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Community comes out to see renovated library

Staff Photo: Jason Braverman Hope Walker, 6, reads a book on Tuesday afternoon at the Five Forks Branch Library.

Staff Photo: Jason Braverman Hope Walker, 6, reads a book on Tuesday afternoon at the Five Forks Branch Library.

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In this 2012 file photo, patrons use the Five Forks Branch Library following a renovation.

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Staff Photo: Jason Braverman County officials and members of Brownie Troop 4521 Rocky Brook Service Unit cut the ribbon at the newly-renovated Five Forks Branch Library on Tuesday afternoon.

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Staff Photo: Jason Braverman Alison Makely reads with her children Anna and William, both 5, Tuesday afternoon at the Five Forks Branch Library. The family traveled to several different branches while their home library was closed for renovations.

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Staff Photo: Jason Braverman Library staff members Christopher Baker (sitting), Erwin Mesa, left, and Michael Casey hold a training session in the Tech Studio on Tuesday at the newly-renovated Five Forks Branch Library. The technology and equipment, which is available to the public, is the first of its kind for the library system.

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Staff Photo: Jason Braverman Library Services Assistant Leno Caesar-Tull grabs a book off the automatic sorter on Tuesday at the Five Forks Branch Library. The automatic sorter is the first of its kind for the library system. When a patron returns a book, the machine recognizes the book and puts it in the proper bin so that the staff members can return it to the shelves.

LAWRENCEVILLE -- For the Makely Family, seeing their home library redecorated, redesigned and renovated was a bit of a shock.

When Alison, Anna and William Makely stepped through the doors for the first time Tuesday following Five Forks Library's first major overhaul, they were overwhelmed by all the new stuff.

What stuck out the most for twin 5-year-olds Anna and William was "all the new kids books."

Mom, Alison, said the new layout looked "beautiful and welcoming."

Children and adults alike seemed to find something to appreciate about the new-and-improved version of one of Gwinnett County Public Library's most visited branches.

To commemorate the accomplishment, public officials from around the community, including a local pastor, the county commission chairman and members of the library board gathered for a ribbon-cutting ceremony.

Commission Chairman Charlotte Nash thanked everybody who showed up, as well as the loyal library-goers like the Makely Family for their patience.

"Thanks for allowing us time for this project to be completed," said Nash, addressing a crowd of nearly 100 at the ceremony Tuesday afternoon. "I think y'all are going to be pleased with the results."

Prior to Tuesday's gathering, GCPL Deputy Director Liz Forster talked about some of the major changes to the facility, which was originally built in 1995.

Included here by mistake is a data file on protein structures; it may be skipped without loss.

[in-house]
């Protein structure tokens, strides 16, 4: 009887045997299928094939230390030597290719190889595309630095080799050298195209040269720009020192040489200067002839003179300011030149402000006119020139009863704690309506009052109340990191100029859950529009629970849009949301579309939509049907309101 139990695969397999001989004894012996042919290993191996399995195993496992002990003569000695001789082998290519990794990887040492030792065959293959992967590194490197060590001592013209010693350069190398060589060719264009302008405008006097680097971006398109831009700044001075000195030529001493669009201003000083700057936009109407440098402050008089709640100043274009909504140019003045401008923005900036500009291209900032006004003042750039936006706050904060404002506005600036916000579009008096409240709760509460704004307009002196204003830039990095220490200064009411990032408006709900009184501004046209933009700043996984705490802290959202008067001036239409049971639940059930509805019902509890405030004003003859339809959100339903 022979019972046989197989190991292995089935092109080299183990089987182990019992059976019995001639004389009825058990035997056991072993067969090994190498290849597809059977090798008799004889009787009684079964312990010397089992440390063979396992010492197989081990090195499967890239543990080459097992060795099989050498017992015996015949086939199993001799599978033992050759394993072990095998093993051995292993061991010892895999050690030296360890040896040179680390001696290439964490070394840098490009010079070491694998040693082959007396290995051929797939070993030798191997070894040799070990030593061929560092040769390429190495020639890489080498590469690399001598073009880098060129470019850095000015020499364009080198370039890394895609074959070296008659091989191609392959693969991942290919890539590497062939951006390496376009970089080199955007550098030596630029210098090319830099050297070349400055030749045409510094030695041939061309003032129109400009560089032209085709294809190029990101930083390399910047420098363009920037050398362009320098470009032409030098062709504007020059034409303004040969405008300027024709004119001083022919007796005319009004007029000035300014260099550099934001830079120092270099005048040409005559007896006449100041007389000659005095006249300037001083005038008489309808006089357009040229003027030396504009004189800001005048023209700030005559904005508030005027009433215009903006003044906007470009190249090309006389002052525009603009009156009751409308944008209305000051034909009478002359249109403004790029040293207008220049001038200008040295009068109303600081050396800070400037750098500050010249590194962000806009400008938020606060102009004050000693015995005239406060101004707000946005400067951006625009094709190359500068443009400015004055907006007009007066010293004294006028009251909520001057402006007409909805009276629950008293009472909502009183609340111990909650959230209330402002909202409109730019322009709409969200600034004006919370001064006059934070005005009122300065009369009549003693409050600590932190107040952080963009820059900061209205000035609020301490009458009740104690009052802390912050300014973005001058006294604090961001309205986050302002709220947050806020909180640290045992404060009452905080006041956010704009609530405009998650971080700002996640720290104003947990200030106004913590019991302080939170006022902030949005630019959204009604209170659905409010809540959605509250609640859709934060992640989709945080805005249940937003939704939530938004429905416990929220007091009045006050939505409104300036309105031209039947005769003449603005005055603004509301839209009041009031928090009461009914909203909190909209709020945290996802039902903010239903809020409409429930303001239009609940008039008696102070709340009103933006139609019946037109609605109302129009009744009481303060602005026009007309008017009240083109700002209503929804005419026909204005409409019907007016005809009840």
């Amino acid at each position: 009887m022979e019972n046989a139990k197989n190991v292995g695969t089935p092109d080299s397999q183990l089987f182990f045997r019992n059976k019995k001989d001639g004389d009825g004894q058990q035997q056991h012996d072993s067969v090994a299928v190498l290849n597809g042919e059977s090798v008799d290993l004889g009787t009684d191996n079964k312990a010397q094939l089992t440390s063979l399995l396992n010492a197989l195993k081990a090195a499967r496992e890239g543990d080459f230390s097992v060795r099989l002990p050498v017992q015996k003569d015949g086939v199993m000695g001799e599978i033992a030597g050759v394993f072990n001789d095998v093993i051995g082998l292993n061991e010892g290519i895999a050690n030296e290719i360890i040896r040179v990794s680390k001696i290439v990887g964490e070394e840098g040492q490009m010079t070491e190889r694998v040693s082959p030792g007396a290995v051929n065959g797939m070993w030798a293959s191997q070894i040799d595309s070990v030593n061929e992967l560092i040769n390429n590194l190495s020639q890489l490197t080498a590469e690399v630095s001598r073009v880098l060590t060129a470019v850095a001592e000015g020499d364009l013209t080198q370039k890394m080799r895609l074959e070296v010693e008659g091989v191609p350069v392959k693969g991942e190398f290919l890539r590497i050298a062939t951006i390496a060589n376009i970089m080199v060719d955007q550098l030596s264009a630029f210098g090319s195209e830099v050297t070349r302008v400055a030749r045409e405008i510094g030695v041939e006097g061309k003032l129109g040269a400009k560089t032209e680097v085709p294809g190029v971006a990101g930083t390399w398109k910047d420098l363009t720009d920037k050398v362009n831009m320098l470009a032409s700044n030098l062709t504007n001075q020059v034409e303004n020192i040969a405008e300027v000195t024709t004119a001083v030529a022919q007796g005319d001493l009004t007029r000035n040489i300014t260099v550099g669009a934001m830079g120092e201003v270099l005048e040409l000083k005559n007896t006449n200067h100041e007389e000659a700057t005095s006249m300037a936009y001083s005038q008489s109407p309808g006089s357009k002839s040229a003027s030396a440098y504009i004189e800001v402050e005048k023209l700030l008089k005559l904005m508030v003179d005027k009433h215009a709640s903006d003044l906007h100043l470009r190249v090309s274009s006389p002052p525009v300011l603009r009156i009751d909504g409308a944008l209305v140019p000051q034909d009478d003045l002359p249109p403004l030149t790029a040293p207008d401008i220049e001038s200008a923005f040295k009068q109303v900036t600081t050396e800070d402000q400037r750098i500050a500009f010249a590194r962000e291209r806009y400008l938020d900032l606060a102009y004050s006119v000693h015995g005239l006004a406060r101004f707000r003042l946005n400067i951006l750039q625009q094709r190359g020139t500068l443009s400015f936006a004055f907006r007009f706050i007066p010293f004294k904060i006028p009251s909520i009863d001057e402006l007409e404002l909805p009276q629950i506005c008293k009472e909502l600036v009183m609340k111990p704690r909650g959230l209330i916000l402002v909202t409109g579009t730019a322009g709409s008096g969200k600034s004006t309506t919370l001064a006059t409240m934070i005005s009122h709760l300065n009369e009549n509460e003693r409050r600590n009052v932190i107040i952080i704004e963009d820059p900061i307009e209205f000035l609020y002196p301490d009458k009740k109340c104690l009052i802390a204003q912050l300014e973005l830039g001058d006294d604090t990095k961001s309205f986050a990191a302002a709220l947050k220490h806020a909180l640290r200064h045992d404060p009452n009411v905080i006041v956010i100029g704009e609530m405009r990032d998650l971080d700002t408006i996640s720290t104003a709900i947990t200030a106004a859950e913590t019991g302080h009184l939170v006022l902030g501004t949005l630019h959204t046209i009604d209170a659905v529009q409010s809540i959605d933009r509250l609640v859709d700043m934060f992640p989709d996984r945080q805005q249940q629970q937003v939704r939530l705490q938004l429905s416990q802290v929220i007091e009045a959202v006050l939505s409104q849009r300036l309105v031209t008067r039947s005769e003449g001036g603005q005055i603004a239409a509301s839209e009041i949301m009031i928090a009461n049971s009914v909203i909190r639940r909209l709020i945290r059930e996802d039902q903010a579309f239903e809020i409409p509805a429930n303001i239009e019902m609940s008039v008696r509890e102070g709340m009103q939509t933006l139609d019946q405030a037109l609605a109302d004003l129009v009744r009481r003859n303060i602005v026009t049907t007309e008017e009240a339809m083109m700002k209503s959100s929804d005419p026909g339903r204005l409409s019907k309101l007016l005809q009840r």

Forster helped open the facility, so she watched the recent upgrades with much excitement.

Paid for through voter-approved special purpose local option sales tax dollars, she said it's going to save money and provide for more efficient operations. And, she added, it's got some cool new stuff.

"We have three features we're tickled about," Forster said.

Novelties at the branch include an automatic sorter that uses a conveyor belt to move books and electronic media to the correct location as patrons drop off library materials.

Another new addition: a book vending machine, which the library board approved earlier this year. It allows library customers to check out books with the swipe of their card.

"The other really exciting thing," Forster said, is a tech studio space which allows library customers access to quality software for video and music production."

While addressing the crowd Tuesday, Commissioner Mike Beaudreau mentioned the tech space.

"When this branch was opened in the 1990s, it featured 21 computer stations and microfilm machines," Beaudreau said. "I doubt anyone ever dreamed of the digital technology lab it now houses today."

Five years ago, when the Makely Family first set foot inside their home library branch, they would have never guessed at such expanded technologies and such a "wide variety of children's books," which they found Tuesday following the upgrade.

"We're really glad to have our library back," said Alison Makely, who carted her twins to other branches for months while workers overhauled the Five Forks branch.

"It really is a good change," she said. "You can feel it when you first walk in the doors."

Comments

Gundoctor1 1 year, 6 months ago

Just how much did that Automatic Sorter cost Mrs. Nash????? Novelty? Really Charlotte!!

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kdgqueen 1 year, 6 months ago

For the amount of time it took to renovate it, I was unimpressed with the results. Why is the teen section near the front door? Where were the shelves that showcased new books? I'll keep going to Grayson.

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